Collingwood’s quick return to finals contention has been a major surprise of the AFL season, with many pundits having tipped a bottom-four finish for first-year coach Craig McRae.
But is it possible that we simply misread Collingwood’s situation? That we weighed too heavily on a bad 12 months and not the multiple years of relative success beforehand.
The turnaround from a short period of failure
Collingwood is the form team of the competition after 16 rounds. Six wins in a row, including the scalps of premiership fancies Melbourne, Fremantle (in Perth), and Carlton.
The Pies currently sit sixth at 10-5, and while a finals berth is far from a guarantee, a top-four finish isn’t out of the question either.
Their record could be even better if not for a five-quarter lapse early in the season – they surrendered a six-goal lead to the Cats in Round 3 before an inexplicable loss to the Eagles at home in Round 4.
The Pies finished 17th last season, with their struggles accentuated and made worse by a myriad of off-field dramas.
Club legend and senior coach Nathan Buckley exited mid-season, long-time president Eddie McGuire before him. Furthermore, the season came on the back of what was perceived as a calamitous trade period.
They were the laughingstock of the AFL world for two weeks. Their list position forced them to shed the salaries of Adam Treloar, Jaidyn Stephenson, and Tom Phillips, each yielding very little value in return.
Fast-forward and as each round goes by, that trade period looks less and less devastating. Phillips is on the outer at Hawthorn while Stephenson has been dropped multiple times at North Melbourne.
Treloar remains a very good player and will always have a spot in the hearts of many Collingwood fans. However, the Pies did get a promising forward in Ollie Henry from that trade, then stole Patrick Lipinski from the Bulldogs a year later.
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The blend of youth and experience
Collingwood doesn’t have the kind of list profile that you’d associate with a young, rebuilding team. Sure, it does possess young talent, but it doesn’t rely on those players as others do.
This is a team that, before last season, played in a Grand Final, a preliminary final, and a semi-finathree yearsr stretch. Most of the best players from that period remain their best contributors, complemented by exciting new faces.
Take the backline for example – of the six starting defenders in the 2019 preliminary final against Greater Western Sydney, five of them played against that same team in Round 15.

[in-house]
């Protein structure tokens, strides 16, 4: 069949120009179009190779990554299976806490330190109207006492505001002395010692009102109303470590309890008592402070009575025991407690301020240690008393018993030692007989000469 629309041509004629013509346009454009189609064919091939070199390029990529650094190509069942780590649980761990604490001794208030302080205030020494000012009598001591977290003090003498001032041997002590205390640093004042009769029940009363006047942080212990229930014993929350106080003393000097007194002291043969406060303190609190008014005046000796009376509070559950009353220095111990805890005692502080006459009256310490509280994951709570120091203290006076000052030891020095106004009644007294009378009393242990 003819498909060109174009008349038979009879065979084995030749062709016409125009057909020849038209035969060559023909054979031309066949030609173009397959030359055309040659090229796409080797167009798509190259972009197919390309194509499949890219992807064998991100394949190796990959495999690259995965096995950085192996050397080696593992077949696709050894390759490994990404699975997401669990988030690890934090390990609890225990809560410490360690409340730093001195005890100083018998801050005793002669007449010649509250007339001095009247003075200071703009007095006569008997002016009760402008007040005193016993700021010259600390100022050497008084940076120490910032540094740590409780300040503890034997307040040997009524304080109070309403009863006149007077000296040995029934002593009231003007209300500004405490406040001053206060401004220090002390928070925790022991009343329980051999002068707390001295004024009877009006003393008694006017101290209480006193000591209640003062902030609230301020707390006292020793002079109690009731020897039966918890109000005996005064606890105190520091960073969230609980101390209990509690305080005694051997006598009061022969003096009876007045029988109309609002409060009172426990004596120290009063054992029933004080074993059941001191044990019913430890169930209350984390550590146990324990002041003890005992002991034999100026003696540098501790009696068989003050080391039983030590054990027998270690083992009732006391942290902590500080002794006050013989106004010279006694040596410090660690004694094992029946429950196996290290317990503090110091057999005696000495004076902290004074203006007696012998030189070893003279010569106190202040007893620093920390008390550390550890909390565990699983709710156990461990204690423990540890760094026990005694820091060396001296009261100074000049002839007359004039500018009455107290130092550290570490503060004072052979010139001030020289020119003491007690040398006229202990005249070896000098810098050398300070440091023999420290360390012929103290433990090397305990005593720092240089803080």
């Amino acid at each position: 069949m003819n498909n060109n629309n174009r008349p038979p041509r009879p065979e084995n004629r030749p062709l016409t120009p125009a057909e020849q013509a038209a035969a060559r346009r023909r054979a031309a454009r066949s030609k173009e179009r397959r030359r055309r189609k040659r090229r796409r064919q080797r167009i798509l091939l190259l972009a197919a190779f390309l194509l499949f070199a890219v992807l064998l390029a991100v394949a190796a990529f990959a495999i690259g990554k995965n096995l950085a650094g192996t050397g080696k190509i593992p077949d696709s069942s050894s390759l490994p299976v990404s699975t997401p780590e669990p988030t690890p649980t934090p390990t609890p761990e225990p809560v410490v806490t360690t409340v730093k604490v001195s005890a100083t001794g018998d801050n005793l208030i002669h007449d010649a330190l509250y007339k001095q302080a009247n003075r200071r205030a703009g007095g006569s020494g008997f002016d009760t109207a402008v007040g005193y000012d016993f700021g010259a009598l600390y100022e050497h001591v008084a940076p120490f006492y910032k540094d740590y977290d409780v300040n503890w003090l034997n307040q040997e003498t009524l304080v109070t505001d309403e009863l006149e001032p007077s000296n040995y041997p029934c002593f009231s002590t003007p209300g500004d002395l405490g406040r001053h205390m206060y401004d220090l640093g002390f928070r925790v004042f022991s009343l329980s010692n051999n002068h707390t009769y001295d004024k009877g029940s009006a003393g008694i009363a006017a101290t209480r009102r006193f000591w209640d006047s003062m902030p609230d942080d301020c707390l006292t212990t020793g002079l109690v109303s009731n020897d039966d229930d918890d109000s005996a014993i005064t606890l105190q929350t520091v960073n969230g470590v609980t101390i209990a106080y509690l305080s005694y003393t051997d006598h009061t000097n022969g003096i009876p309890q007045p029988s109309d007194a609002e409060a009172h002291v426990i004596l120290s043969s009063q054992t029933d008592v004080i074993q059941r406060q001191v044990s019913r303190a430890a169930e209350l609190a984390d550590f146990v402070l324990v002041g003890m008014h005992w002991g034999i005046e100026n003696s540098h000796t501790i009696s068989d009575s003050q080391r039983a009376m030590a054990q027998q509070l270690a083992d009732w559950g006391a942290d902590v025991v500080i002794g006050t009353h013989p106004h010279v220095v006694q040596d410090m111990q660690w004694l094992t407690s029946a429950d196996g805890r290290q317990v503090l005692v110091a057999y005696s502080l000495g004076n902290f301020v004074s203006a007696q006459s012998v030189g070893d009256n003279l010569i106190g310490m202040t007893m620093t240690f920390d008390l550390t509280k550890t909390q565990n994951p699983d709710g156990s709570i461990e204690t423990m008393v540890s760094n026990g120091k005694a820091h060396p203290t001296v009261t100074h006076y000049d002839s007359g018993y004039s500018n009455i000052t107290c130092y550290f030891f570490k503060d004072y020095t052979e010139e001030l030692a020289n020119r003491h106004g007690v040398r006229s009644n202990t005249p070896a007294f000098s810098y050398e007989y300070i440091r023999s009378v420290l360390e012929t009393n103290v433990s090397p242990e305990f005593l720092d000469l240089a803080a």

You add in the dashing Isaac Quaynor, the courageous Nathan Murphy, and the Rising Star favourite Nick Daicos, and you could argue that the backline is better now than what it was then.
At the other end of the ground, Collingwood could still do with a quality key forward. It has needed that for years, ever since Travis Cloke’s prime days in the early 2010s.
You could argue that the lack of a quality key forward prevented the Pies from winning the 2018 Grand Final, buarly didn’t prevent them from at least getting to that position.
Jordan De Goey, Jamie Elliott, Brody Mihocek, Mason Cox, and Will Hoskin-Elliott have all been at the club for years, with Jack Ginnivan, Beau McCreery, and Oliver Henry offering the youthful exuberance.
The engine room is still commanded by captain Scott Pendlebury and other experienced leaders in Taylor Adams, Jack Crisp, and Steele Sidebottom.
McRae wasn’t taking control of a young, redeveloping team. That’s not to take anything away from him and the claim to being the most impressive coach in the league this season.
Collingwood was stale, its imbalance between attack and defence was hard to watch. McRae has brought a new gameplan, one he cultivated from years of plying his trade as a top assistant and senior coach in the VFL.
In an ultra-competitive league, and with the challenges of COVID present, Collingwood as an entire club was off the boil for 12 months. The playing list, the foundation, and the experience remained in place.
All it needed was a fresh set of eyes and ideas to awaken the biggest club in the land.
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